My nightly TikTok binge was going as it normally would. I swiped through comedic videos made by couples; calming videos of people recounting their day as they clean their homes, shop, and go out to eat; and other videos of people dancing to dancehall, soca, and Afrobeats music. When I was new to the app, it only took TikTok’s algorithm three or four nights to get a clear picture of the video content I enjoy.
On that particular night in October, I saw a video of one of my favorite online personalities, Nella Rose. Beside a friend, she loudly proclaimed, “If you cheat on me I go date your fada,” and then the video cut to footage of a woman onstage in all black performing amid a group of dancers. “If you break my heart I go date your fada,” the woman sang. “You gonna be my son, you go call me your mother.” I not only laughed (and danced, because I loved the snippet of the song), but I was also curious—because even as Afrobeats has become more popular worldwide, women are still lacking in the genre.
The song, “Date Ur Fada,” appears on Ebony Reigns’s first and only album, 2017’s legendary Bonyfied. In 2015 the late Ghanaian artist had released her first single, “Dancefloor,” also an upbeat Afrobeats banger, and it helped her gain a following in her home country. I’d started listening to Afrobeats the previous year, with Wizkid’s Ayo. From there, I backtracked to his album Superstar and tuned in to artists such as Flavour, R2Bees, Tiwa Savage, Burna Boy, Mr. Eazi, and Yemi Alade—but it was obvious from the start that women weren’t as visible as men in Afropop and Afrobeats.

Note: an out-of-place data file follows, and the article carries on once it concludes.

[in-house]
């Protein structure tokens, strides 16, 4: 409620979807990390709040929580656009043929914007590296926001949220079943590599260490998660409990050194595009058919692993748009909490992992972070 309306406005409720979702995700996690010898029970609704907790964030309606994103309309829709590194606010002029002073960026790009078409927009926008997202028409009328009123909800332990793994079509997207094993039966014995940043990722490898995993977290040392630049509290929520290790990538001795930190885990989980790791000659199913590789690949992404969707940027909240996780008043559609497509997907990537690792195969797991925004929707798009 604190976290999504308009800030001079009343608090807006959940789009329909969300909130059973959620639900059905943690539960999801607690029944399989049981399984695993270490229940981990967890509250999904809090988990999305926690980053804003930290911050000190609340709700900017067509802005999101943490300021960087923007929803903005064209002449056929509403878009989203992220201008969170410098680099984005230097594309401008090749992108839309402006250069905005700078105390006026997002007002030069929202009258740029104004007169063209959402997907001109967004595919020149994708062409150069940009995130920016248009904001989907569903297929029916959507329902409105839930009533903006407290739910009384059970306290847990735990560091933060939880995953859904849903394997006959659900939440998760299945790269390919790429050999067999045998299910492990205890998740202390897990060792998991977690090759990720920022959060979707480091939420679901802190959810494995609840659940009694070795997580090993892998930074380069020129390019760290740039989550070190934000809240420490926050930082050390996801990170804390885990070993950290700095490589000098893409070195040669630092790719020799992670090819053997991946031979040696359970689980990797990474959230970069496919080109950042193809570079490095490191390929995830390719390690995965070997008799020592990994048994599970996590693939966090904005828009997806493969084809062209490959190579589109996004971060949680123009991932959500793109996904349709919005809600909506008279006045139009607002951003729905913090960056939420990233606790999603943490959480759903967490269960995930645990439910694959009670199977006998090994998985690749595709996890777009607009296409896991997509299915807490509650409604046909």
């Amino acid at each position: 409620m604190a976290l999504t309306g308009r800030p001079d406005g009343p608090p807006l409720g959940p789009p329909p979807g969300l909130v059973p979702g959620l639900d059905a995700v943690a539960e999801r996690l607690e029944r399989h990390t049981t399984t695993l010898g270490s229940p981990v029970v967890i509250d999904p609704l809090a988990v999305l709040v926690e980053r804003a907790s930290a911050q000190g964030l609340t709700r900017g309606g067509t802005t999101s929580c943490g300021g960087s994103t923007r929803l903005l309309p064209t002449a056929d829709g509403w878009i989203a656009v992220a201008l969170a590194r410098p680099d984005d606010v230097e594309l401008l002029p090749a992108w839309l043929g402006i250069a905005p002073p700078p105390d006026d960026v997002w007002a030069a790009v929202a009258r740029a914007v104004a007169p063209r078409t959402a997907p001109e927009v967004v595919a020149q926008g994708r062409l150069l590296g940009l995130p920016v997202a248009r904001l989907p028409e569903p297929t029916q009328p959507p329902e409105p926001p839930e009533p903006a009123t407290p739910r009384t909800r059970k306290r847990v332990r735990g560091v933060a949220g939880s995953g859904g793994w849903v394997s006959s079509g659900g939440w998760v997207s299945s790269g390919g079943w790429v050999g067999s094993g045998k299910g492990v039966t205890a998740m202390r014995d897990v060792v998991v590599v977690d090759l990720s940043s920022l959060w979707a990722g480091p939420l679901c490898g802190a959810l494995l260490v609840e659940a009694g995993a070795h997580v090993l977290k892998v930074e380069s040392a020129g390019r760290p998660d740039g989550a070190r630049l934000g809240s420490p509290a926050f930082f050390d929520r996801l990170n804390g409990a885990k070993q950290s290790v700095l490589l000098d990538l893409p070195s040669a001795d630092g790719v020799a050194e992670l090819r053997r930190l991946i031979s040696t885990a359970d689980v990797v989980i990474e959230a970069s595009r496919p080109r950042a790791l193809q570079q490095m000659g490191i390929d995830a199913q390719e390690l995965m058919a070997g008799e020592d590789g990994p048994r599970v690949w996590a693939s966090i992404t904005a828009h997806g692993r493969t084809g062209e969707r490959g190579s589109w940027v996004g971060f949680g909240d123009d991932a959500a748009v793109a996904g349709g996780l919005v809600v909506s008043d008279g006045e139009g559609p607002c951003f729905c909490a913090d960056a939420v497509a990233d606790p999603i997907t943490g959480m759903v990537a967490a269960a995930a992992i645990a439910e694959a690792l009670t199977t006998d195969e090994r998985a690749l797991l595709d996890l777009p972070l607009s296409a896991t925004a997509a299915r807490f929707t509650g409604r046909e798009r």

But Ebony Reigns not only made Afrobeats, she also made dancehall—another genre in which women’s contributions are minimized. Many songs on Bonyfied, including “Dancefloor” and “Sponsor,” fuse elements of the two genres. Throughout the album, Ebony tells her story of hustling as a young musician and navigating the hazy world of dating when potential suitors look unappealing. One of the most memorable songs on Bonyfied is “Maame Hw3” (roughly translated, “Mama Look” in Twi), whose introduction recalls Kelis’s 1999 “Caught Out There”—Ebony screams “I hate you so much right now,” then proceeds to detail how a girl was bamboozled by an abusive thief who misrepresented himself as an honest man.
Sadly, Ebony passed away in a car accident at the tender age of 20 in 2018, just two months after the album was released. But she’s still loved and honored by West African people across the diaspora. It’s a relief and a joy to see other Ghanaian woman artists—including Amaarae, best known for “Sad Girlz Luv Money,” and Gyakie, with her hit “Forever”—continue innovating Afro sounds and creating their own lanes in music. Even Tidal has a playlist dedicated to Ebony, which recognizes not only the mark she made in Afrobeats but also the role she played in continuing the cultural connection between Ghana and Jamaica. Her legacy lives on.
The Listener is a weekly sampling of music Reader staffers love. Absolutely anything goes, and you can reach us at firstname.lastname@example.org.
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